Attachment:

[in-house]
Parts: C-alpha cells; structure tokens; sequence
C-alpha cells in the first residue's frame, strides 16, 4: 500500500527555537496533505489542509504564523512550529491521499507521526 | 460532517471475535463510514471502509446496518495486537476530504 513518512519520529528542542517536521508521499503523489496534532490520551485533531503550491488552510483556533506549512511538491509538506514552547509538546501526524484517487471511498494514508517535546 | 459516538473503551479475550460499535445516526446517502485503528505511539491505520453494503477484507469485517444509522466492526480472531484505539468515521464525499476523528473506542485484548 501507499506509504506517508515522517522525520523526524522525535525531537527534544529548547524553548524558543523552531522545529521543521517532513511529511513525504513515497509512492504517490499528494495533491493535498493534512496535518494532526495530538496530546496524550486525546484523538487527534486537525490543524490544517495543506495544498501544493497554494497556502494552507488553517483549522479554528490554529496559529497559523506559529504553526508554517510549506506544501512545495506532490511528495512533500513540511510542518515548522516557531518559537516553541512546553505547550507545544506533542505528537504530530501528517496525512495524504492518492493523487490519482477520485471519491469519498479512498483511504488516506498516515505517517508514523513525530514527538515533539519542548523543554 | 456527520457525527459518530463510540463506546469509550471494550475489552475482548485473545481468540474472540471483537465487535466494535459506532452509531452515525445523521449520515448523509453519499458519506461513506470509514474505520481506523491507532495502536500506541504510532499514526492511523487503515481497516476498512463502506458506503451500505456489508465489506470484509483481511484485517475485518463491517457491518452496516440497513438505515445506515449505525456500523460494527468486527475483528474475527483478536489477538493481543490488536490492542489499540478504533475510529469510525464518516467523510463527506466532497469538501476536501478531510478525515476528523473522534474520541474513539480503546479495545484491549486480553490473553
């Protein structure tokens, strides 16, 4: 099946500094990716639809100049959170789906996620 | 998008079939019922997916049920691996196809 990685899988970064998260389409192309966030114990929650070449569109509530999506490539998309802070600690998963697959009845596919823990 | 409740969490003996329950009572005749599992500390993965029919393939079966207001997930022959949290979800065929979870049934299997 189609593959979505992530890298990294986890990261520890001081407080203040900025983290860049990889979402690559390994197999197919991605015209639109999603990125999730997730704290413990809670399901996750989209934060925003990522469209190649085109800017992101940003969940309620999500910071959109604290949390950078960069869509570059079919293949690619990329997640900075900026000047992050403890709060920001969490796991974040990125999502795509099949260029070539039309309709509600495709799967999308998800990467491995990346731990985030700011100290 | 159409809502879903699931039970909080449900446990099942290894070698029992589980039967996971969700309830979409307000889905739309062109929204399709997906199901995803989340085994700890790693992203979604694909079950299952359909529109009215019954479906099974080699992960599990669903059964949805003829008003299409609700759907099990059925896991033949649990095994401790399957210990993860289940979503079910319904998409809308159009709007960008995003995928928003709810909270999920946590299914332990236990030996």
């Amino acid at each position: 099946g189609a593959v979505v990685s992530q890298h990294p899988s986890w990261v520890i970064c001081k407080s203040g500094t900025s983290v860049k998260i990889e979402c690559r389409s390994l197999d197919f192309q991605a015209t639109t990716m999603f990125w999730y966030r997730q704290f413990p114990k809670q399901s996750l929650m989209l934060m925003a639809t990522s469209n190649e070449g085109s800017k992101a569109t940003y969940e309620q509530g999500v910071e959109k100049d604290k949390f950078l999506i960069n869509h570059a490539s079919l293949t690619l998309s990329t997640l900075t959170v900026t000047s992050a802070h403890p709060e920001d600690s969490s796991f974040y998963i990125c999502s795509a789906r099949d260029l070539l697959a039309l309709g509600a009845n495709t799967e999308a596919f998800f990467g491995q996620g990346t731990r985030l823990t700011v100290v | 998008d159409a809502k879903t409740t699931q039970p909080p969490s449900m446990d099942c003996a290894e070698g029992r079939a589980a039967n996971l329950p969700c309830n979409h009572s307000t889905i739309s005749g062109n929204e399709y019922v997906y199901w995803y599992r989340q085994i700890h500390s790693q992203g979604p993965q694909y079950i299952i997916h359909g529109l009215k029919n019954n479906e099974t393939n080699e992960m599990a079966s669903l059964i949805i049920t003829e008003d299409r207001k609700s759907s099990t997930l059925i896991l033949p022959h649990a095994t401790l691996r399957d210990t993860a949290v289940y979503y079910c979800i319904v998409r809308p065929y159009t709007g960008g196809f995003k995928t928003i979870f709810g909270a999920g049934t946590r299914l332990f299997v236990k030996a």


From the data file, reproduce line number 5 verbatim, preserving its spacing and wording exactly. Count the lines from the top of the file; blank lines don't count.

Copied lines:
């Amino acid at each position: 099946g189609a593959v979505v990685s992530q890298h990294p899988s986890w990261v520890i970064c001081k407080s203040g500094t900025s983290v860049k998260i990889e979402c690559r389409s390994l197999d197919f192309q991605a015209t639109t990716m999603f990125w999730y966030r997730q704290f413990p114990k809670q399901s996750l929650m989209l934060m925003a639809t990522s469209n190649e070449g085109s800017k992101a569109t940003y969940e309620q509530g999500v910071e959109k100049d604290k949390f950078l999506i960069n869509h570059a490539s079919l293949t690619l998309s990329t997640l900075t959170v900026t000047s992050a802070h403890p709060e920001d600690s969490s796991f974040y998963i990125c999502s795509a789906r099949d260029l070539l697959a039309l309709g509600a009845n495709t799967e999308a596919f998800f990467g491995q996620g990346t731990r985030l823990t700011v100290v | 998008d159409a809502k879903t409740t699931q039970p909080p969490s449900m446990d099942c003996a290894e070698g029992r079939a589980a039967n996971l329950p969700c309830n979409h009572s307000t889905i739309s005749g062109n929204e399709y019922v997906y199901w995803y599992r989340q085994i700890h500390s790693q992203g979604p993965q694909y079950i299952i997916h359909g529109l009215k029919n019954n479906e099974t393939n080699e992960m599990a079966s669903l059964i949805i049920t003829e008003d299409r207001k609700s759907s099990t997930l059925i896991l033949p022959h649990a095994t401790l691996r399957d210990t993860a949290v289940y979503y079910c979800i319904v998409r809308p065929y159009t709007g960008g196809f995003k995928t928003i979870f709810g909270a999920g049934t946590r299914l332990f299997v236990k030996a």